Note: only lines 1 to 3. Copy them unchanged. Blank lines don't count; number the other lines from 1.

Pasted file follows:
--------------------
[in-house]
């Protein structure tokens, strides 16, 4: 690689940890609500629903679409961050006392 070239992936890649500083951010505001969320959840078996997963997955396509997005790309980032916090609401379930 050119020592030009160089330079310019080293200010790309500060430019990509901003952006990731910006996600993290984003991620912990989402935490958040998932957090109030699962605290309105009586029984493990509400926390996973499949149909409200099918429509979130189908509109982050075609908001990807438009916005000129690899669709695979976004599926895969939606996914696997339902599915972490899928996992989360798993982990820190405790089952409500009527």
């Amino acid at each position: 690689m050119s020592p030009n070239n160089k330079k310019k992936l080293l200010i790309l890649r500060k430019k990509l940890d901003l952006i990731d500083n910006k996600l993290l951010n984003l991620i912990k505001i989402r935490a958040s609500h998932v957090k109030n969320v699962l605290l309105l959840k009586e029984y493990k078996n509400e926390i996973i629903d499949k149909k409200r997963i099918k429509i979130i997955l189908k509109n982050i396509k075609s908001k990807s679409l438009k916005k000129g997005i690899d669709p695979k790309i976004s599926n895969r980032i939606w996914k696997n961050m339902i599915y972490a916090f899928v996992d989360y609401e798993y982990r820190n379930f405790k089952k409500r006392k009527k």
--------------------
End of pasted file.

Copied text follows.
[in-house]
């Protein structure tokens, strides 16, 4: 690689940890609500629903679409961050006392 070239992936890649500083951010505001969320959840078996997963997955396509997005790309980032916090609401379930 050119020592030009160089330079310019080293200010790309500060430019990509901003952006990731910006996600993290984003991620912990989402935490958040998932957090109030699962605290309105009586029984493990509400926390996973499949149909409200099918429509979130189908509109982050075609908001990807438009916005000129690899669709695979976004599926895969939606996914696997339902599915972490899928996992989360798993982990820190405790089952409500009527």
């Amino acid at each position: 690689m050119s020592p030009n070239n160089k330079k310019k992936l080293l200010i790309l890649r500060k430019k990509l940890d901003l952006i990731d500083n910006k996600l993290l951010n984003l991620i912990k505001i989402r935490a958040s609500h998932v957090k109030n969320v699962l605290l309105l959840k009586e029984y493990k078996n509400e926390i996973i629903d499949k149909k409200r997963i099918k429509i979130i997955l189908k509109n982050i396509k075609s908001k990807s679409l438009k916005k000129g997005i690899d669709p695979k790309i976004s599926n895969r980032i939606w996914k696997n961050m339902i599915y972490a916090f899928v996992d989360y609401e798993y982990r820190n379930f405790k089952k409500r006392k009527k």